Queer history exhibit opens at Doheny Library
Queer Worldmaking, one of three exhibits of Cruising the Archive: Queer Art and Culture in Los Angeles, 1945-1980, opened Tuesday in the Treasure Room on the first floor of Doheny Memorial Library.
The exhibition is the largest collaboration between USC Libraries and the ONE National Gay & Lesbian Archives since the archives became part of USC in 2010. It is the Libraries’ first collaboration with the Getty’s Pacific Standard Time art initiative.
ONE Archives Art Collection Curator David Frantz co-curated the three exhibits. He said they wanted to highlight the diversity of the archives, especially with Queer Worldmaking.
“[The exhibit shows] materials from 1945 to the ’80s, so it represents the full historical scope of the exhibition,” Frantz said. “We were interested in presenting materials that are not just LGBTQ activism in Los Angeles, but bits and pieces of tangential interesting stories and objects in ONE’s collection.”
The exhibit in Doheny includes a sampling of early queer newsletters and magazines, personal photos, clothing and masks and other historical artifacts. The other exhibits include about 65 works of art.
“It’s not just books and photographs, but all these artifacts, that tell a story,” Executive Director of Communications and Public Programming Hugh McHarg said. “We want all the people, especially our students, to know that we have these resources and the best way for us to do that is to show them off.”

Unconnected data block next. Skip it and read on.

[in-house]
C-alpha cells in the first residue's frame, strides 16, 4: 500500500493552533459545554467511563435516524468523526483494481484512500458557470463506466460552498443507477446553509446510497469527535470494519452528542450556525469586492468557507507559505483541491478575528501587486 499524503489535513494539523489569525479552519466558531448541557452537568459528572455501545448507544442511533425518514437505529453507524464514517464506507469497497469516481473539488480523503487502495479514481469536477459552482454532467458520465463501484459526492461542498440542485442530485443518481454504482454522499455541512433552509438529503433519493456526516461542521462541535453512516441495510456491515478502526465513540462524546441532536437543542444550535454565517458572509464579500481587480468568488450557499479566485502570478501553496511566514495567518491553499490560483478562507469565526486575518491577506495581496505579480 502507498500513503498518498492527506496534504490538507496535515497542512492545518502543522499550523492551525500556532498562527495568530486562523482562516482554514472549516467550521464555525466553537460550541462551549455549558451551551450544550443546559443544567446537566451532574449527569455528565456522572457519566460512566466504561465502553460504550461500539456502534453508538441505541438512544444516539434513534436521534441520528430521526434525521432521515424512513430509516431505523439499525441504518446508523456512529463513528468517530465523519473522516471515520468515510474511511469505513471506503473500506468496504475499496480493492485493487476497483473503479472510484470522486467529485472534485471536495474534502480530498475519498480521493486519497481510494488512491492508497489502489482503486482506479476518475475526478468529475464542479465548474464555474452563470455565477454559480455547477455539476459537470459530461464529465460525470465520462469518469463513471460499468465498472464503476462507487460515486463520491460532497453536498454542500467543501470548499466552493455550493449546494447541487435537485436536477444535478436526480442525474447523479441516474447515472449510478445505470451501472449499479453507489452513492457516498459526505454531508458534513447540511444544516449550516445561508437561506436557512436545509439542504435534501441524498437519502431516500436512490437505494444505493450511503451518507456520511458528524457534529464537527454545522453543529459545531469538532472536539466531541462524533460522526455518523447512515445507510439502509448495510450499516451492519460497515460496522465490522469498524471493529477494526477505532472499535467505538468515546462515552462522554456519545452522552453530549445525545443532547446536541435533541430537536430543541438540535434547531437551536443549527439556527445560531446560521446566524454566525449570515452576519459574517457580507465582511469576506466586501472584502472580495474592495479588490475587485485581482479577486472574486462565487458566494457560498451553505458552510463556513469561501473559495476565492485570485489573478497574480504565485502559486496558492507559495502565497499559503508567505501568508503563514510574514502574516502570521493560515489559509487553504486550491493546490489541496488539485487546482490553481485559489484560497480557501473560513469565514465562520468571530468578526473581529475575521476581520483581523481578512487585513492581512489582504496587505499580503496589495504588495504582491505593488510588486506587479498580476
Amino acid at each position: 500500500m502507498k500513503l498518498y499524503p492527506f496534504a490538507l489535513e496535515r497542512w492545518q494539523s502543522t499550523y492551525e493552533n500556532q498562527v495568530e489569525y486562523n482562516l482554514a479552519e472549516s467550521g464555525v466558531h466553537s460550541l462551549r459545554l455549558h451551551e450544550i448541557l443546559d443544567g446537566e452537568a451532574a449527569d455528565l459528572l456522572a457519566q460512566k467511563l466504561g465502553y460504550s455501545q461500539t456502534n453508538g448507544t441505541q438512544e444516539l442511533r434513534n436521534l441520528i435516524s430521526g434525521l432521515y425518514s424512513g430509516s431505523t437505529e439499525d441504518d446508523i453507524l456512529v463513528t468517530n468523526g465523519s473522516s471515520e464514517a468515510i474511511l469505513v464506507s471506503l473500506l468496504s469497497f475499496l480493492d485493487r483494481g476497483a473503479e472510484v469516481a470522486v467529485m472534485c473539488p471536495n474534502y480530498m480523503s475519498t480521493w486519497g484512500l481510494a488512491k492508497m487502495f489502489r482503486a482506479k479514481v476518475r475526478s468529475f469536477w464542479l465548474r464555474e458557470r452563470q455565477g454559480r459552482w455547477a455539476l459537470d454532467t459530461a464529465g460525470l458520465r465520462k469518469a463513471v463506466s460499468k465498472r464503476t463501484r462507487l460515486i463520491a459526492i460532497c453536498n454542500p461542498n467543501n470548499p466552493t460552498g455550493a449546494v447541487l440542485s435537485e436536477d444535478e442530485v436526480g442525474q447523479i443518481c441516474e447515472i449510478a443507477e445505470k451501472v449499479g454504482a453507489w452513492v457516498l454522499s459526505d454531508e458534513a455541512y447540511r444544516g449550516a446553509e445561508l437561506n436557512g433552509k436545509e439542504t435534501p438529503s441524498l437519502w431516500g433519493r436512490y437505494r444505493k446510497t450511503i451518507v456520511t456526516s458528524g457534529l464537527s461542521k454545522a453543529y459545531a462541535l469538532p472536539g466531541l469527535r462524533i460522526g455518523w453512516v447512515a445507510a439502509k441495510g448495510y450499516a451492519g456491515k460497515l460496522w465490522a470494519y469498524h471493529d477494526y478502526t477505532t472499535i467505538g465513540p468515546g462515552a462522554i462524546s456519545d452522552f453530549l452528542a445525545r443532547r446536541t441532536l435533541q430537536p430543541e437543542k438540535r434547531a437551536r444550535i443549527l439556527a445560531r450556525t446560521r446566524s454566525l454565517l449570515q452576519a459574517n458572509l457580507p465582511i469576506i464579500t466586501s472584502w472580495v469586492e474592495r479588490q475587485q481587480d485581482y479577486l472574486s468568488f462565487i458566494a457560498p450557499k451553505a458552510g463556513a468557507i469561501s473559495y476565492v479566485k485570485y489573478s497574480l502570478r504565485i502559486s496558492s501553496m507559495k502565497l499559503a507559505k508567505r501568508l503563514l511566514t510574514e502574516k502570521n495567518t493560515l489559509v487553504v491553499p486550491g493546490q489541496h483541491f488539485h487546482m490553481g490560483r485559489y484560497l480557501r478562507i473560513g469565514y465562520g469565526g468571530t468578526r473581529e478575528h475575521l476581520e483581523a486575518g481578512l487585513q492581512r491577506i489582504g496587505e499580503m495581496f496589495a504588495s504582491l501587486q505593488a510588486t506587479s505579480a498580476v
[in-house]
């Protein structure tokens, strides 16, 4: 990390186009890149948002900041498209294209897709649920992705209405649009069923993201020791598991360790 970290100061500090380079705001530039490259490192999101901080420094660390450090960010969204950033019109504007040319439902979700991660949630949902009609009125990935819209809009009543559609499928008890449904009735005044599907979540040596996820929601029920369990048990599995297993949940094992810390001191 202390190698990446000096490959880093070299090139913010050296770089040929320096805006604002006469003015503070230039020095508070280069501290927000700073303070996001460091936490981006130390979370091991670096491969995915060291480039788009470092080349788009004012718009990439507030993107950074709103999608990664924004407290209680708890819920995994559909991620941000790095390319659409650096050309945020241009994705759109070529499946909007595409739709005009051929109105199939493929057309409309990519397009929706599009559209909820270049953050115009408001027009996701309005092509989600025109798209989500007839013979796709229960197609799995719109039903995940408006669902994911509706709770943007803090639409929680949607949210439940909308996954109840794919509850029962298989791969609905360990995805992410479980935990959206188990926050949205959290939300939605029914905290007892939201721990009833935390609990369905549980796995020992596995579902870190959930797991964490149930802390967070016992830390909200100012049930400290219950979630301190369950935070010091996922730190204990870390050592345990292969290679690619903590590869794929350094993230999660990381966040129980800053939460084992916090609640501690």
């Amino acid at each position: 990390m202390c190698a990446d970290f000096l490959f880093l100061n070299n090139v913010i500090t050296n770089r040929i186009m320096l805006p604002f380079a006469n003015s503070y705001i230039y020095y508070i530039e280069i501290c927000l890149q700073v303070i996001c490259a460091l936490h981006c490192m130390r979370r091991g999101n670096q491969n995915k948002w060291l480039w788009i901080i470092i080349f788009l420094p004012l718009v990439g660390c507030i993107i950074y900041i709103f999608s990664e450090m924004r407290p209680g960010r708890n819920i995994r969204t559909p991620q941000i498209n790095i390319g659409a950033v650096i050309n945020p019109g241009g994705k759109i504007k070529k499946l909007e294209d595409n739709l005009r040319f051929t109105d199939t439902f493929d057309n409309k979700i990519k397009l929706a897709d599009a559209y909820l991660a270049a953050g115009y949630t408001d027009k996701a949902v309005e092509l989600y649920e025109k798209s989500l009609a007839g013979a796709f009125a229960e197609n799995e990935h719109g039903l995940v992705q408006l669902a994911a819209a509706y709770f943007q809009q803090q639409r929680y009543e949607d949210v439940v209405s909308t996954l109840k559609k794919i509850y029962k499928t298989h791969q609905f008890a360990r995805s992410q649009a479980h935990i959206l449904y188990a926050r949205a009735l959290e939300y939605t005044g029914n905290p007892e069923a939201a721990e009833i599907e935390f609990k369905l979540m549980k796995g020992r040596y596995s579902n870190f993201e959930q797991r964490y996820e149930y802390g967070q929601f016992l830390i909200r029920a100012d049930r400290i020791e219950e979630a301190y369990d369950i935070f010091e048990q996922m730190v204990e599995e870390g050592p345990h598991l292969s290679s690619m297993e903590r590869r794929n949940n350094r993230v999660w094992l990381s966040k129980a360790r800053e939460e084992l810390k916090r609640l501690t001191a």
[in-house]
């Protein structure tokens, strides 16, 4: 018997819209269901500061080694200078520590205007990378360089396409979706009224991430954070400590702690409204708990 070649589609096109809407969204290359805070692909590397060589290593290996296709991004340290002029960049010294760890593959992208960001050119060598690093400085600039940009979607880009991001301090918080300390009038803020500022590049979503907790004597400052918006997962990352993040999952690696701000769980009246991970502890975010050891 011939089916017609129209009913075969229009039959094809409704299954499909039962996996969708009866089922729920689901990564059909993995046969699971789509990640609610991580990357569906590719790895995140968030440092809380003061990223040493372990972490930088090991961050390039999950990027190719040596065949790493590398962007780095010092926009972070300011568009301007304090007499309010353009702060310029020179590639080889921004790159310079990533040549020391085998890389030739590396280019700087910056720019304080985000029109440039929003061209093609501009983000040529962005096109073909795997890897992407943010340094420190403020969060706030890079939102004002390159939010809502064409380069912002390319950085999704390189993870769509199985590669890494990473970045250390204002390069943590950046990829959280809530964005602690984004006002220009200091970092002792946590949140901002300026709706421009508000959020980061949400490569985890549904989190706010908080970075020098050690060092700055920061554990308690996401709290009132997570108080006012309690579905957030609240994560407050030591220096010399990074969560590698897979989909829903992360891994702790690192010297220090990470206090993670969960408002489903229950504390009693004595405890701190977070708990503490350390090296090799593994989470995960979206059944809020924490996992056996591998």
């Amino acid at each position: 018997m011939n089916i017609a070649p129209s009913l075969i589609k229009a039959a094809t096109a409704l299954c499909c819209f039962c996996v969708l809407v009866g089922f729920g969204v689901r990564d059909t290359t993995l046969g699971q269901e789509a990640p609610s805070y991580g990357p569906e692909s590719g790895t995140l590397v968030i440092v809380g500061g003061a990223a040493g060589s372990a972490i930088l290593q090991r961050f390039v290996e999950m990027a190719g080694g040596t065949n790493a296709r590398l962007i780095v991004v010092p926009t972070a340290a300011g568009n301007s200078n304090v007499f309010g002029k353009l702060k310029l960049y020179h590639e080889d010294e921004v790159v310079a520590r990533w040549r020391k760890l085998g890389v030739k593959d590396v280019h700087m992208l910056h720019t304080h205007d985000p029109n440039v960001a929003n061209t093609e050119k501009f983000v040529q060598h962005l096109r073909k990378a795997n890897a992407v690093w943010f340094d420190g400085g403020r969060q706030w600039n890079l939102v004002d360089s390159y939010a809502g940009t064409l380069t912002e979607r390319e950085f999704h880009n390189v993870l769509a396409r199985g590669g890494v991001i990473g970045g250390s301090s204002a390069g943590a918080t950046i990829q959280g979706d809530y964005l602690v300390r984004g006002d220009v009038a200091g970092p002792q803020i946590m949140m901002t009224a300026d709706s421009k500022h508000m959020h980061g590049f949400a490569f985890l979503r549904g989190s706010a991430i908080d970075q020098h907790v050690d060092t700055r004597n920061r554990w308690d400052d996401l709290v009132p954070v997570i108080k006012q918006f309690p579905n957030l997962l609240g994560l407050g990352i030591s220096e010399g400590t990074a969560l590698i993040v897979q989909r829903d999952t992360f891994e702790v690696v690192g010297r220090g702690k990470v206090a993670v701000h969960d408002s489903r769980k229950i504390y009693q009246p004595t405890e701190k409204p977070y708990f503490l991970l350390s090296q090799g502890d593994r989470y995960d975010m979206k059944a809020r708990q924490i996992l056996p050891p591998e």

Vincent Vigil, director of the LGBT Resource Center, said students can learn about the legacy and history of the LGBTQ community from the exhibits.
“It’s important for college youth to understand that movement has been going on for a very long time and to understand that history,” Vigil said.
McHarg said a variety of academic programs use the ONE Archives, including English, sociology, history and journalism, but displaying the archives helps show students what the library has to offer.
“All of the research collection is part of USC Libraries,” McHarg said. “It’s this really broad historic collection that has everything from pulp fiction of the ’50s to photographs of entertainment figures and personal journals of gay activists.”
He also said the objects, while sometimes difficult to store and maintain, are items one can only access through the university.
“Preserving objects that aren’t books or flat objects does present something of a challenge,” McHarg said. “It takes space and it takes time, but they’re very valuable and unique pieces of history that are particularly useful for the academic community at USC.”
Tyson Gaskill, executive director of planning and communications for USC Libraries, said having small exhibits in the library gives students a chance to learn something new outside of the classroom.
“We shine a light on areas that people may know just a little about but not very much. We try to give people a wider viewpoint,” Gaskill said. “That goes for the entirety of our exhibition program. We don’t like to just scratch the surface, we like to dig in to certain areas and bring things to light and contextualize it.”
The other two Cruising the Archive exhibits, Rare Looks and Wink Wink, are displayed at the ONE Archives at 909 West Adams Blvd. and the ONE Archives Gallery & Museum at 626 N. Robertson Blvd. in West Hollywood.